Our most universal vice is “busy.” At every gathering, when we’re asked, “How are you?” We think back to what’s been filling our calendar and what remains and state, “I’m so busy.” Most of us begin to commiserate.
Webster tells us busy is actively doing something or being full of activity or work.
Is busy good or bad? It’s neither. It’s just taking action.
Lent begins on Wednesday, and lasts forty days until Easter, not counting Sundays. While Christian in origin, its benefits include reflection and a chance to improve oneself—sort of like a replay of a New Year’s resolution. Historically, Lent calls for a forty-day “fast” – giving up a vice. No doubt some of your friends already have announced they’re giving up desserts, drinking, or cursing.
This Lent, I invite you to fast from using the word “busy.” That is, when someone asks, instead of automatically stating you’re busy, think before you respond and don’t use the word busy in your reply. Even more challenging: stop telling yourself you’re busy.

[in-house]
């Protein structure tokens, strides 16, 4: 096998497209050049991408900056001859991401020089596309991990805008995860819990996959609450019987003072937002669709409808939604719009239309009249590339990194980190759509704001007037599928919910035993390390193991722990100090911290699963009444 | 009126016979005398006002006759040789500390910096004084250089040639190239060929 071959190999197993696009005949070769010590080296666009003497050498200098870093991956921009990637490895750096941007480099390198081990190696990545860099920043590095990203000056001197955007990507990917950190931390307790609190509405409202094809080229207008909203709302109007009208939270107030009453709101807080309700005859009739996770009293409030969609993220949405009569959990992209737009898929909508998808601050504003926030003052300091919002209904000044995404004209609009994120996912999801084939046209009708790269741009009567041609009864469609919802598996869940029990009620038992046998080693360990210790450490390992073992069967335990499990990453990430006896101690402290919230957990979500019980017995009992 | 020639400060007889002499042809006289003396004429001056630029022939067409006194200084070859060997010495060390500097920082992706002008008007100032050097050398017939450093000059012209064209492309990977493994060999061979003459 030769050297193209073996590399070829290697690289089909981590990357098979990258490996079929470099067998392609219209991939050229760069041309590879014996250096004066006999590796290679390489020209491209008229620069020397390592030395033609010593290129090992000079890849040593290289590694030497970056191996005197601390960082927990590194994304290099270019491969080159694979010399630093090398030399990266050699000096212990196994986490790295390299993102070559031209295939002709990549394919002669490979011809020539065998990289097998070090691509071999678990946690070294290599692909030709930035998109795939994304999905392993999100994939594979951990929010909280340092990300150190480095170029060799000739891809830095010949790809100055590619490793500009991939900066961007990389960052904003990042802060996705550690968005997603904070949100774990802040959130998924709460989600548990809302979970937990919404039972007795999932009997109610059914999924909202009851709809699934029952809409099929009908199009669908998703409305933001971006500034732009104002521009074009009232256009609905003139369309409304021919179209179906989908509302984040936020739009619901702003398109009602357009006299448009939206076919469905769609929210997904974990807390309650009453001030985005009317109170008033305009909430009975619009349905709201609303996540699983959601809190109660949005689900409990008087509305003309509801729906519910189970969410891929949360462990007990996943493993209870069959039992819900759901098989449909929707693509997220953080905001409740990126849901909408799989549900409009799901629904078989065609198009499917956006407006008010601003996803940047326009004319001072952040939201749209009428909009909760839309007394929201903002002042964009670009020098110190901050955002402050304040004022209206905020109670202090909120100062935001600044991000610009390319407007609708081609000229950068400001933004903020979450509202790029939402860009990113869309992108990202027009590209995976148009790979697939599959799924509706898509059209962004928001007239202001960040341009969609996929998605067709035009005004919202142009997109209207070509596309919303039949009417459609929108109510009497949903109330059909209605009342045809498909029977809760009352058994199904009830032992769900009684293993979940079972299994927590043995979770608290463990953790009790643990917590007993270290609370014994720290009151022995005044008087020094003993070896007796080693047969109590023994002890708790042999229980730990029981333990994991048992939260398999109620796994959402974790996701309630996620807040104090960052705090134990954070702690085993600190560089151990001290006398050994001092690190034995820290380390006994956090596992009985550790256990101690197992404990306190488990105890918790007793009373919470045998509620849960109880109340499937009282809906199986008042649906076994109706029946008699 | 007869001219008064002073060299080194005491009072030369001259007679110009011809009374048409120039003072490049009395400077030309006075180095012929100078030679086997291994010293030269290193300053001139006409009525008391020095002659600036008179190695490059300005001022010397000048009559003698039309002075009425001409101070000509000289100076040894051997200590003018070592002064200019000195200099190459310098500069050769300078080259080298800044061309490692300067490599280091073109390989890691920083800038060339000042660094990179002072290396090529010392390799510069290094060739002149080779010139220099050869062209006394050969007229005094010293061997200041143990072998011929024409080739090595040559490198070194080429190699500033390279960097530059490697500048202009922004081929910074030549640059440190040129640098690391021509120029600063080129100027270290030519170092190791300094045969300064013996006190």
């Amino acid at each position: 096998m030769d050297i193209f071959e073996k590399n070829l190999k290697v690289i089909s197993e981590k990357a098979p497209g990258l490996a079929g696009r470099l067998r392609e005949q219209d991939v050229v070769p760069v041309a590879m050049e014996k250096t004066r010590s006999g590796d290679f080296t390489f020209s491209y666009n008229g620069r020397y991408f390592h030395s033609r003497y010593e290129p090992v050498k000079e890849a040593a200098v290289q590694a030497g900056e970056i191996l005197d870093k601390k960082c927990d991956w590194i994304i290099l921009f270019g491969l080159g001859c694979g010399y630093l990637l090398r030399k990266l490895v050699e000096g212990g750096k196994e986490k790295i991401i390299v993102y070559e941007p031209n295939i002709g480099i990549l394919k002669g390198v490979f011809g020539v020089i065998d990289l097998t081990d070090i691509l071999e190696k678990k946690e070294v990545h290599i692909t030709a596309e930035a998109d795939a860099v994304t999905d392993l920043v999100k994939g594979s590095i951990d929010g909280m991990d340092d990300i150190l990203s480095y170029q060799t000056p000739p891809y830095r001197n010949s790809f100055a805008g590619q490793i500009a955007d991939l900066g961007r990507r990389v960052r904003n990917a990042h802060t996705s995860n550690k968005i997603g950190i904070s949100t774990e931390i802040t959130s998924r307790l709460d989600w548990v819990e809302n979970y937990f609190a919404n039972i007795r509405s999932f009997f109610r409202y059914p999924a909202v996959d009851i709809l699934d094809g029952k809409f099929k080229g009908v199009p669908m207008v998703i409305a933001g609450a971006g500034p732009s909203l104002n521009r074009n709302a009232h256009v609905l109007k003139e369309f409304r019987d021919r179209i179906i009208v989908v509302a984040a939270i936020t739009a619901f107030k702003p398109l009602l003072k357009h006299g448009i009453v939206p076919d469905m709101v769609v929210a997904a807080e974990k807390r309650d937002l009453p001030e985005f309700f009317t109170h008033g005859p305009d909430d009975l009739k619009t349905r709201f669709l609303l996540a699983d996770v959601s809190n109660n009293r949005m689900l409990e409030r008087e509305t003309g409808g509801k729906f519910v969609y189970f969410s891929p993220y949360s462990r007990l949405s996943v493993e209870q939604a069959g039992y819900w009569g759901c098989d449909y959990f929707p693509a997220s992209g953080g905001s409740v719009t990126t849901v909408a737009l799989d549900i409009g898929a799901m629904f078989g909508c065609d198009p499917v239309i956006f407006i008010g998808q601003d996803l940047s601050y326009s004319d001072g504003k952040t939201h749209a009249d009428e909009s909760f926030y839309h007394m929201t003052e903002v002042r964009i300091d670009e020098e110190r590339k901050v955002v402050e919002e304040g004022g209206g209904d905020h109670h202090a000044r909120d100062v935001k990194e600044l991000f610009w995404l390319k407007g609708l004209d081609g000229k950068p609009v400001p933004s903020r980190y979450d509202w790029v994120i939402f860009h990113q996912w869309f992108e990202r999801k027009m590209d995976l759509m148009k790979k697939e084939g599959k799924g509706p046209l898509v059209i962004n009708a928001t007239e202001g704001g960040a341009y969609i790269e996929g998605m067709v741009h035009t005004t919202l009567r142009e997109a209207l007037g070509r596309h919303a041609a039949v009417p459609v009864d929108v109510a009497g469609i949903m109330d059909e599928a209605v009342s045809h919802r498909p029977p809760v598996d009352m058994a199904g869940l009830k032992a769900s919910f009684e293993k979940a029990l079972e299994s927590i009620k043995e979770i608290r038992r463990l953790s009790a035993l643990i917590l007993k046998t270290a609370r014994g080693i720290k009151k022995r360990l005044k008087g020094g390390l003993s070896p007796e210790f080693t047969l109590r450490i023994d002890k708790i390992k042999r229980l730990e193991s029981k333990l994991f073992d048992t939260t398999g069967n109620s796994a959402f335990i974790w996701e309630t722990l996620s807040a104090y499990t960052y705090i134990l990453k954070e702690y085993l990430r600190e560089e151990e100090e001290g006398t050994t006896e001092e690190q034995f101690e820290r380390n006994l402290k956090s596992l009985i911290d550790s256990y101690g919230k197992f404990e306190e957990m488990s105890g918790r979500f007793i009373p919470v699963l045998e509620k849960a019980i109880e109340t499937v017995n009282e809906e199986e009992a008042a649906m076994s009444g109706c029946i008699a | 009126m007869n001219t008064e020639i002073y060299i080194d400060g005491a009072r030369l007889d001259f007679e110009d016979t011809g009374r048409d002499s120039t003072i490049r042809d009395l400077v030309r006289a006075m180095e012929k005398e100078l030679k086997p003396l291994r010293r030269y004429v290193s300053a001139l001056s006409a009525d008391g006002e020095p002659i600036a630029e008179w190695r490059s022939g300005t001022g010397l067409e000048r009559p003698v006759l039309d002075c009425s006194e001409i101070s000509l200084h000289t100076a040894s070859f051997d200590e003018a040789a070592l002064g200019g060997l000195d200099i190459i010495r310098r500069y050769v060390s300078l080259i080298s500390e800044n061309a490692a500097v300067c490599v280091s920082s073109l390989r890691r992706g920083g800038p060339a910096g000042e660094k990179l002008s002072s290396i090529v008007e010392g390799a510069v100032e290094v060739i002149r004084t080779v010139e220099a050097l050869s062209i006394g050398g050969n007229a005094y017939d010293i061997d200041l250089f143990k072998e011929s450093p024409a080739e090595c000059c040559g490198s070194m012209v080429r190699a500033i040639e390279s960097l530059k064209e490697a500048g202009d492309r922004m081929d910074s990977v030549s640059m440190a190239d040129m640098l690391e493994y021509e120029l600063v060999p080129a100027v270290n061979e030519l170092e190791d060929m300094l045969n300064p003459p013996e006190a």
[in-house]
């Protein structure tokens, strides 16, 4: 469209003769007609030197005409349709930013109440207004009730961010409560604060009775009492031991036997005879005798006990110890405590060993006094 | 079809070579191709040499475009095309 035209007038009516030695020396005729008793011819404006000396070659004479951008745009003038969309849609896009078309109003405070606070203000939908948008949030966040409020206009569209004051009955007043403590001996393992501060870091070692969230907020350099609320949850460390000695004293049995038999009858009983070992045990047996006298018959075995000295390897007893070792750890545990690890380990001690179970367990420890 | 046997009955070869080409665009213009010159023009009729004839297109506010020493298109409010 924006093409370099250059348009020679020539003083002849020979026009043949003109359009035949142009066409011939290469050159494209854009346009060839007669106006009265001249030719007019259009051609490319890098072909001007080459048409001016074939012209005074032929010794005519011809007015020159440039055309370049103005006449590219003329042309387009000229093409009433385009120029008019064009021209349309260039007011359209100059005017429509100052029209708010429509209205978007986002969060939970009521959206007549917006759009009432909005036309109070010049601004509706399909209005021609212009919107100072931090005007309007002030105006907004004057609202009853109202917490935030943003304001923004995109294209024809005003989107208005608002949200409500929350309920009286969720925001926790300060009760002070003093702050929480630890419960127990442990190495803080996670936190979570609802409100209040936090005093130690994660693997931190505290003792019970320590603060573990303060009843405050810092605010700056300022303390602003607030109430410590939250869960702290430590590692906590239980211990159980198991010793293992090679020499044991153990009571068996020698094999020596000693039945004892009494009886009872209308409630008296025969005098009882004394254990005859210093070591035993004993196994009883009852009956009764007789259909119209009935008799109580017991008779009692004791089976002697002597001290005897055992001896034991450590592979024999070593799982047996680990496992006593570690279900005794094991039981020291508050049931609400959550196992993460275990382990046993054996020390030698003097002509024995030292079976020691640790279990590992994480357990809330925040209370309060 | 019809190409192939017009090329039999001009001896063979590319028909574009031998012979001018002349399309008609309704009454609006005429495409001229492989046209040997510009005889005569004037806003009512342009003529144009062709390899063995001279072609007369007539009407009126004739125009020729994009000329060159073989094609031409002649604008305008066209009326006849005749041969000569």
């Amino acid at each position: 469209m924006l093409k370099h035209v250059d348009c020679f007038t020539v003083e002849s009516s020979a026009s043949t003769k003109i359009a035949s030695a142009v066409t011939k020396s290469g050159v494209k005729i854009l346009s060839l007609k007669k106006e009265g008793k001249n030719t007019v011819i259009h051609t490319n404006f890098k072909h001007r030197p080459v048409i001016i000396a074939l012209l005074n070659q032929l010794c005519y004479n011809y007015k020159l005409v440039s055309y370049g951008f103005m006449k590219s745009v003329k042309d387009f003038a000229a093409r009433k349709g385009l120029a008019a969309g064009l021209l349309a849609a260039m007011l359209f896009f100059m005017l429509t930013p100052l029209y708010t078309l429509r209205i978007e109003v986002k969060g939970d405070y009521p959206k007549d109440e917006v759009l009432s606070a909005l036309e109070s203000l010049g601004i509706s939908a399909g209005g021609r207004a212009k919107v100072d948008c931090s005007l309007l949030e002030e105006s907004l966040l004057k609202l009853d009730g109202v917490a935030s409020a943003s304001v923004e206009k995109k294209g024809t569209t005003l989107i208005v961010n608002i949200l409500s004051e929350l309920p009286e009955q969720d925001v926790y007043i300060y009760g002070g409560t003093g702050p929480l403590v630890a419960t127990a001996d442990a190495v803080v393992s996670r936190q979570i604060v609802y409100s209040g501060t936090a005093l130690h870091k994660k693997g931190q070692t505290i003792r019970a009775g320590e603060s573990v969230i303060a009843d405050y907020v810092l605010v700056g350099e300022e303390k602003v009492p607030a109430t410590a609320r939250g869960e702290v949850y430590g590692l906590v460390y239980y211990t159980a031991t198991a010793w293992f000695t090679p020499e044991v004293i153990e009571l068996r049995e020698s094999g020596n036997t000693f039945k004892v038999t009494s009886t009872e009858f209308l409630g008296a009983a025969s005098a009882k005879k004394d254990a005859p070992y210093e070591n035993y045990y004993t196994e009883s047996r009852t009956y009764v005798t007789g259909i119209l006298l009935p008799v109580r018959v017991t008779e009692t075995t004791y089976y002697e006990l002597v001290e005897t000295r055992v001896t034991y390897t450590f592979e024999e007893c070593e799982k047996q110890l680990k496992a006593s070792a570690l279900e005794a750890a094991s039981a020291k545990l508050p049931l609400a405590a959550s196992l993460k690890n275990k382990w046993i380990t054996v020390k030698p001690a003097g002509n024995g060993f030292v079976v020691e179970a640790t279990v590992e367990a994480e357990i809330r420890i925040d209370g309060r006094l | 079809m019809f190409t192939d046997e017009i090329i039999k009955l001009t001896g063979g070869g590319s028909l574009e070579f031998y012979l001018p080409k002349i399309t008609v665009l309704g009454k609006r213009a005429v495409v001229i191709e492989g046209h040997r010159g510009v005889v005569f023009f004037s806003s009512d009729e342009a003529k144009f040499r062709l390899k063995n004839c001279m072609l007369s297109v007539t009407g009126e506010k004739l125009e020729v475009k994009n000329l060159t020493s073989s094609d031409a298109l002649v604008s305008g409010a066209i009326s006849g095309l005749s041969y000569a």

Stop and question, “What is it I want to say here?
Might you say:
“I’m delighted to be here.“
“I decided to do too much.”
“My board members, boss, staff, donors etc. asked me to do things on top of what I want to accomplish. I’m challenged setting priorities.”
“I’m wondering why I’m buying into the belief that stating I’m busy is a good thing to tell others.”
“I’m learning some interesting things about my calendar and thinking.”
“I’m having fun helping my customers, donors, or board members accomplish their goals.”
Can any of us actually make it forty days without using the word busy? Let me know how it goes!
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